Source: Pot-funded Scholarships Available, The Pueblo Chieftain
Source: Job Growth In The Cannabis Industry Continues, 200,000 Positions Expected, The Daily Caller
Source: Marijuana Legalization in Colorado After One Year of Retail Sales and Two Years of Decriminalization, The Drug Policy Alliance
Different states have different policies and laws when it comes to cannabis possession. View the chart below to learn about the differences between states.
|State||State Resource||Possession Limit / Grow Limit|
|Alaska||“An Act to tax and regulate the production, sale and use of marijuana”||1 oz. / 6 plants (immature), 3 plants (mature)|
|Arizona||Arizona Department of Health Services for Medical Marijuana – FAQs – Cultivation||2.5 oz. (medical) / 12 plants|
|California||Proposition 64||1 oz. / 12 plants (immature), 6 plants (mature)|
|Colorado||Medical Use of Marijuana for Persons Suffering from Debilitating Medical Conditions||1 0z. (recreational), 2 oz. (medical) / 3 plants (immature), 3 plants (mature)|
|Connecticut||Connecticut House Bill 5389||2.5 oz.|
|District of Columbia||The District of Columbia Municipal Regulations for the Medical Marijuana Program||2 oz. / 3 plants (immature), 3 plants (mature)|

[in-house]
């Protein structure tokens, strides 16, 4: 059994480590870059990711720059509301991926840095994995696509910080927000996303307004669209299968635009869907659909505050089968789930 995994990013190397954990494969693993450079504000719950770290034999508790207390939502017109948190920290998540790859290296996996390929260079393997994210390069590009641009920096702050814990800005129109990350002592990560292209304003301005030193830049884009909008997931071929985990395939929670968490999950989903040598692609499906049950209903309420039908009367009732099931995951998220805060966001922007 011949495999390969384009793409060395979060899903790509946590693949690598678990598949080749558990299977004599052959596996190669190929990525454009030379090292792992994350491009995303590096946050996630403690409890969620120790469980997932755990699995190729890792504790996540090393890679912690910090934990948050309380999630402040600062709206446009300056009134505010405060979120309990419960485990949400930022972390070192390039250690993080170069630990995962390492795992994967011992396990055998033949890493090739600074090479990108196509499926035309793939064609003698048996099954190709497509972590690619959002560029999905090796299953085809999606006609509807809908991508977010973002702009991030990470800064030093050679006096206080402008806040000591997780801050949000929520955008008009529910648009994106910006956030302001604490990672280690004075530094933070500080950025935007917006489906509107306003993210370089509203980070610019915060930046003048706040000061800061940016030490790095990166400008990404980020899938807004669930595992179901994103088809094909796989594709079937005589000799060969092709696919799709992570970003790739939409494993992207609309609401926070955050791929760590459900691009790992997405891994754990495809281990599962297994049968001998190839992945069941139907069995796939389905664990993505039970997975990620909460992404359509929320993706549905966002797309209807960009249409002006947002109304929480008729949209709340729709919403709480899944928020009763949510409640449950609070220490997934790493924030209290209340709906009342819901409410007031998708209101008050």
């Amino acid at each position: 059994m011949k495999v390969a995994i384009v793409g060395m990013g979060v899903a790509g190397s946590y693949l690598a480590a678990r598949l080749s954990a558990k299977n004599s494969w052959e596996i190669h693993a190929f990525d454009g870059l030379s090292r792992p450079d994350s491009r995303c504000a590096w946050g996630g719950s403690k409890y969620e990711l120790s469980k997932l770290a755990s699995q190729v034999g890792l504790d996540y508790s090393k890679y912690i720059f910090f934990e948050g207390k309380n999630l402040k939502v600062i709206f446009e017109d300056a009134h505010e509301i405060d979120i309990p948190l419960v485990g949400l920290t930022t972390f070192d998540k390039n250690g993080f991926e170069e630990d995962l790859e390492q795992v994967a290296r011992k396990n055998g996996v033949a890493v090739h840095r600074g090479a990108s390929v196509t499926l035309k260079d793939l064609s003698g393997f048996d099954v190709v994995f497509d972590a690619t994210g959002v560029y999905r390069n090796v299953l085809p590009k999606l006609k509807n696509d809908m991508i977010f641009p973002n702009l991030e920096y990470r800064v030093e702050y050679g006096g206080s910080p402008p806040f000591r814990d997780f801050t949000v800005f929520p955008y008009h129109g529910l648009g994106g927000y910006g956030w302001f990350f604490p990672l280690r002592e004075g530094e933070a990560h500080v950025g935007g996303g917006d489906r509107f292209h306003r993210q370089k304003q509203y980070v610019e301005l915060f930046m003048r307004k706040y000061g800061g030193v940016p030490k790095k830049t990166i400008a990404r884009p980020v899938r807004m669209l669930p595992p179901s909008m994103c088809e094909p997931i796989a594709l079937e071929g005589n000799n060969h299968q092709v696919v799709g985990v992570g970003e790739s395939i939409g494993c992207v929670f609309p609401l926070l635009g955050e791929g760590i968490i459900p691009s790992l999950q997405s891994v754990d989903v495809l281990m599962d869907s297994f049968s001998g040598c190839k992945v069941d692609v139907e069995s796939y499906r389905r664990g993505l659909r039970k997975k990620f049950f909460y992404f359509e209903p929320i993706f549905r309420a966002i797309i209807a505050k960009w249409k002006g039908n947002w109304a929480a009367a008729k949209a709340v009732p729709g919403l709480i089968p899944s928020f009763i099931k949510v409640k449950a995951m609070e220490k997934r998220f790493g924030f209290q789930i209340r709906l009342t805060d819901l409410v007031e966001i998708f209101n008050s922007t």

|Delaware||The State of Delaware Medical Marijuana Code||6 oz. (medical)|
|Hawaii||The State of Hawaii, Department of Health Medical Marijuana Program||4 oz. / 7 plants|
|Illinois||The Compassionate Use of Medical Cannabis Pilot Program Act||2.5 oz.|
|Maine||The Rules Governing the Maine Medical Use of Marijuana Program||2.5 oz. (medical) / 6 plants (mature)|
|Maryland||Maryland Senate Bill 502||3 oz. (medical) / 4 plants (immature), 3 plants (mature)|
|Massachusetts||Ballot Question 3||10 oz.|
|Michigan||Public Act 512 – Enrolled House Bill 4851||2.5 oz. (medical) / 12 plants|
|Minnesota||SF 2471||30 day supply of liquid cannabis extract|
|Montana||Montana Code Annotated 2015, Section 50-46-319||1 oz. / 12 plants (immature), 4 plants (mature)|
|Nevada||Chapter 453A – Medical Use of Marijuana||1 oz. / 12 plants|
|New Hampshire||The Therapeutic Cannabis Program General Program Information for Qualifying Patients||2 oz.|
|New Jersey||The NJ Compassionate Use Act||2 oz.|
|New Mexico||The New Mexico Department of Health Law Enforcement Information Sheet||8 oz. (medical) / 12 plants (immature), 4 plants (mature)|
|New York||A6357||30 day supply of liquid cannabis extract|
|Ohio||House Bill 523||90 day supply|
|Oregon||The OLCC Recreational Marijuana FAQs||8 oz. / 4 plants|
|Pennsylvania||Senate Bill 3||30 day supply|
|Rhode Island||The Edward O. Hawkins and Thomas C. Slater Medical Marijuana Act||2.5 oz. (medical) / 12 plants|
|Vermont||Rules Governing the Vermont Therapeutic Use of Cannabis Program||2 oz. (medical) / 7 plants (immature), 2 plants (mature)|
|Washington||The Cannabis Patient Protection Act||1 oz. / 4 plants|
Source: Home Cannabis Cultivation Laws: A State-by-State Guide, Leafly.com
Source: State Medical Marijuana Laws, National Conference of State Legislatures